The Taipa section of the Light Rail Transit (LRT), which started service last week, had 68,800 passengers in the first three days of its operation, the government-owned operator has announced.
According to a statement on Friday by the operator, officially named “Macao Light Rapid Transit Corporation, Limited” in English, there were 15,600 passengers, 26,400 passengers and 26,800 passengers using Macau’s first-ever railway on Tuesday, Wednesday and Thursday respectively.
It means that the LRT Taipa section had 22,933 passengers per day on average during the three-day period, roughly matching the figure mentioned by Secretary for Transport and Public Works Raimundo do Rosário, who told reporters after the railway’s inauguration ceremony on Tuesday morning that government estimates that the LRT Taipa section will have 20,000 passengers per day during the initial period of its operation. But he was quick to add at that time that the real number of passengers would possibly be rather different from the estimated number due to Macau’s “lack of experience” in operating a railway system.
Passengers can take free LRT rides until December 31. The Taipa section includes Cotai.
The first LRT ride departed from the Taipa Ferry Terminal station – the eastern terminus of the Taipa section – on time at 3:33 p.m. on Tuesday.
During the three-week free-of-charge period which started on the first day of the operation, passengers need to obtain a one-way token from LRT staff to enter the paid area to take a ride.
The 9.3-kilometre-long Taipa section has 11 stations.
The LRT Taipa section operates from 6:30 a.m. to 11:15 p.m. from Mondays to Thursdays, and from 6:30 a.m. to 11:59 p.m. from Fridays to Sundays and on public holidays. Each train departs every five to seven minutes.
Each driverless LRT train consists of two or four carriages, with each carriage carrying up to 90 passengers.
The government announced the LRT fare system last Tuesday – the day when the railway started operating – in a chief executive order published in the Official Gazette (BO).
Under the LRT fare system, which will take effect on New Year’s Day, passengers buying a token with cash will have to pay six patacas per trip comprising up to three stations, eight patacas per trip comprising up to six stations, and 10 patacas per trip comprising up to 10 stations.
The newly announced LRT fare system is different from the city’s public bus fare system which charges a single fare irrespective of the number of bus stops during a passenger’s bus ride.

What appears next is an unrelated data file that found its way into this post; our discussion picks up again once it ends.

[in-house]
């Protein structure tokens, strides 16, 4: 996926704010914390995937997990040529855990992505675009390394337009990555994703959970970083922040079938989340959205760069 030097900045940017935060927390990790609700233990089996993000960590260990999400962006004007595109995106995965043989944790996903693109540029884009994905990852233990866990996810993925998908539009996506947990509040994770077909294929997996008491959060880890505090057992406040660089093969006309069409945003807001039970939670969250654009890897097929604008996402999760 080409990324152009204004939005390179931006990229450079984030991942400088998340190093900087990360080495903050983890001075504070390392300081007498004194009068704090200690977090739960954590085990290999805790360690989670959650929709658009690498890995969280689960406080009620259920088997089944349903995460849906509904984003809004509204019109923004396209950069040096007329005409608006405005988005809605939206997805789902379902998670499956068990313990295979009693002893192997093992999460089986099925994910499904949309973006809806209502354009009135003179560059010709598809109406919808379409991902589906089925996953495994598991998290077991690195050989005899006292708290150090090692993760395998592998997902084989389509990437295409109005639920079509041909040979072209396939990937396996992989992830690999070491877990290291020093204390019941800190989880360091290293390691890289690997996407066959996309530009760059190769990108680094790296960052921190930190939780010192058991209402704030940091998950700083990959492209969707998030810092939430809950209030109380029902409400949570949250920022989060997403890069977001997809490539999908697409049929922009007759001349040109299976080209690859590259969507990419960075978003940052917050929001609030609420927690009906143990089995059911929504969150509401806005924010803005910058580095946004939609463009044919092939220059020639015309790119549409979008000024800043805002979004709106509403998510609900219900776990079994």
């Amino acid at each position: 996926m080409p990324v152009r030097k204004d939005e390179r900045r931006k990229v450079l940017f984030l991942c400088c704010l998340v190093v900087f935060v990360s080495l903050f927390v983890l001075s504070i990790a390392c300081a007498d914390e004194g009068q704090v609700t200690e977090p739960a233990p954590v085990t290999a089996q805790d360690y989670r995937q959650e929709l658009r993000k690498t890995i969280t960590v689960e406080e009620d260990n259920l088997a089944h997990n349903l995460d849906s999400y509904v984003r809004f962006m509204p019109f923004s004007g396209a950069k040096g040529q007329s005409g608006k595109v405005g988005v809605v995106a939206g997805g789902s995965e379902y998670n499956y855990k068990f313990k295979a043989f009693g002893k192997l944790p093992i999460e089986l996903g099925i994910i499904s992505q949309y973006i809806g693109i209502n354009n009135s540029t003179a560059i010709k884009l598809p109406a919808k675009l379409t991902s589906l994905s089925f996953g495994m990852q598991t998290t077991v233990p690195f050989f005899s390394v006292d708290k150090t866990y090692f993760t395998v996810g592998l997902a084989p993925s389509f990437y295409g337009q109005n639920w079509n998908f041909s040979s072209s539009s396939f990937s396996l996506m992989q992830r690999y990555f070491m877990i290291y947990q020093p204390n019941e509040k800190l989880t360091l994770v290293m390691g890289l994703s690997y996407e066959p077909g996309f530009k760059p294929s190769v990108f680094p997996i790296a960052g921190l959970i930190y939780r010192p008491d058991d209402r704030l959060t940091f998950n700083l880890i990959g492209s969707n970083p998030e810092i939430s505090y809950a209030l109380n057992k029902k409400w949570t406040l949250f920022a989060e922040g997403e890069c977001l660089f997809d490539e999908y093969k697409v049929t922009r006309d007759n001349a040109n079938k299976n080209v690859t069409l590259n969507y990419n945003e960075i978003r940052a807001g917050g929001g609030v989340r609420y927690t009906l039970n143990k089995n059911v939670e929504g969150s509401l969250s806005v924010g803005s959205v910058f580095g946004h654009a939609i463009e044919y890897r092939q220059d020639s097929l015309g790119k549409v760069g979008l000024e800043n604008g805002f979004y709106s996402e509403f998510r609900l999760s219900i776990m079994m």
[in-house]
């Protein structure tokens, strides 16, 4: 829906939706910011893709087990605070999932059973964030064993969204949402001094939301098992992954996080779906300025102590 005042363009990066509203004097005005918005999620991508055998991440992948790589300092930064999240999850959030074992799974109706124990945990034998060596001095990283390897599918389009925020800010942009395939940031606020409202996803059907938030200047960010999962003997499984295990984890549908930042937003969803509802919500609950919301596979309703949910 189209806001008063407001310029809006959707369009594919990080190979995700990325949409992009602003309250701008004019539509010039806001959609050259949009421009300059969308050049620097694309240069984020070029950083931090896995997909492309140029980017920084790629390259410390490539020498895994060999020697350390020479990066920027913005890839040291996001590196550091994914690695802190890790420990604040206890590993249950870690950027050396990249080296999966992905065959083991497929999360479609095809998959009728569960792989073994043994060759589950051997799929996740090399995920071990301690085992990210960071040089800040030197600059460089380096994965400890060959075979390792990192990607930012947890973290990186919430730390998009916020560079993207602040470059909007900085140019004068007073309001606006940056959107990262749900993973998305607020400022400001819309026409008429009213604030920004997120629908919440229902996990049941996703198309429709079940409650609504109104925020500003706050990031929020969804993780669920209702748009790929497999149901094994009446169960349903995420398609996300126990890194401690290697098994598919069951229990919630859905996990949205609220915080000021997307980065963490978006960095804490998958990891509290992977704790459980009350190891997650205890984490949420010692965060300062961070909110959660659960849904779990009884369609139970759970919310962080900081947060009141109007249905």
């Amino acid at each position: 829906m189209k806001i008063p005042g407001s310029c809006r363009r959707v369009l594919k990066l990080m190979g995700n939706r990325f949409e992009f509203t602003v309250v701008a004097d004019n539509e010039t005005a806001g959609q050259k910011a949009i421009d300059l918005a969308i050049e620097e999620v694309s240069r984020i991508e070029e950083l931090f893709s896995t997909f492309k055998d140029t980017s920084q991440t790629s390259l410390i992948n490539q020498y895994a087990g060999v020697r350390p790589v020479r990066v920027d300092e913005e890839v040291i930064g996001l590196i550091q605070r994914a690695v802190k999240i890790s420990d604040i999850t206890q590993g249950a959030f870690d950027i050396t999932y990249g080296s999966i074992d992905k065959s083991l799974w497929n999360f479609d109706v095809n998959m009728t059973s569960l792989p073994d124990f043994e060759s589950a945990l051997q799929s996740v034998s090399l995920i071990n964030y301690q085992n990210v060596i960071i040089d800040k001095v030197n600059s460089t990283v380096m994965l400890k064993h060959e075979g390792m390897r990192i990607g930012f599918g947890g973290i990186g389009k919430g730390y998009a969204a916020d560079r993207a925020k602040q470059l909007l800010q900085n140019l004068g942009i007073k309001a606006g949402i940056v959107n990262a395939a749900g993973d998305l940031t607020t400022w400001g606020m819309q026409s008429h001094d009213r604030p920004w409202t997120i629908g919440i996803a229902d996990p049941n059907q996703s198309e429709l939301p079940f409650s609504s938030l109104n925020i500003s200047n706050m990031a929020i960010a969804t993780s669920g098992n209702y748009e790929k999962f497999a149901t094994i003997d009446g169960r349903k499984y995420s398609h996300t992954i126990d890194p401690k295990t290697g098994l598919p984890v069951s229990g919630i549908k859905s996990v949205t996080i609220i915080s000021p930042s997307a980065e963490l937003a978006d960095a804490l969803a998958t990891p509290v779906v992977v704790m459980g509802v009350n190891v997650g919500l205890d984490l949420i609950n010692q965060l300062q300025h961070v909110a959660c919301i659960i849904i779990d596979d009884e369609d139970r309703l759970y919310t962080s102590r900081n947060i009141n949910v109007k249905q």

Currently, all passengers paying with cash have to pay six patacas per trip on all public bus routes.
Under the LRT fare scheme, those using a stored-value LRT card will enjoy a 50 percent discount.
Pupils and students – holding a student version of the LRT card – will enjoy a 75 percent discount. Children under the height of one metre don’t need to pay.
The discounted fare covers local pupils, all students enrolled in local higher education institutions and local residents enrolled in tertiary education institutions elsewhere, according to the chief executive order.
Local senior citizens aged 65 and above and the disabled – holding their respective versions of the LRT card – will be exempt from paying any LRT fares.
Several passengers told The Macau Post Daily during an LRT ride on Saturday that they liked it, even though some said they found it “a bit bumpy”. All said they were looking forward to the LRT’s extension to the peninsula. “Without connecting it to [the peninsula] of Macau it’s just like a fun ride in an amusement park,” a local passenger in his 60s said, while another said that without extending the LRT to the Barrier Gate checkpoint and other areas on the peninsula it would just be “a very expensive toy.”
Rosário told reporters on Tuesday that the Taipa section cost between 10.1 billion and 10.2 billion patacas. He also said that the first LRT station on the peninsula, near Ma Kok Temple, was slated to open in 2023. The station, which is under construction, is known as Barra (“Harbour Entrance”) in Portuguese.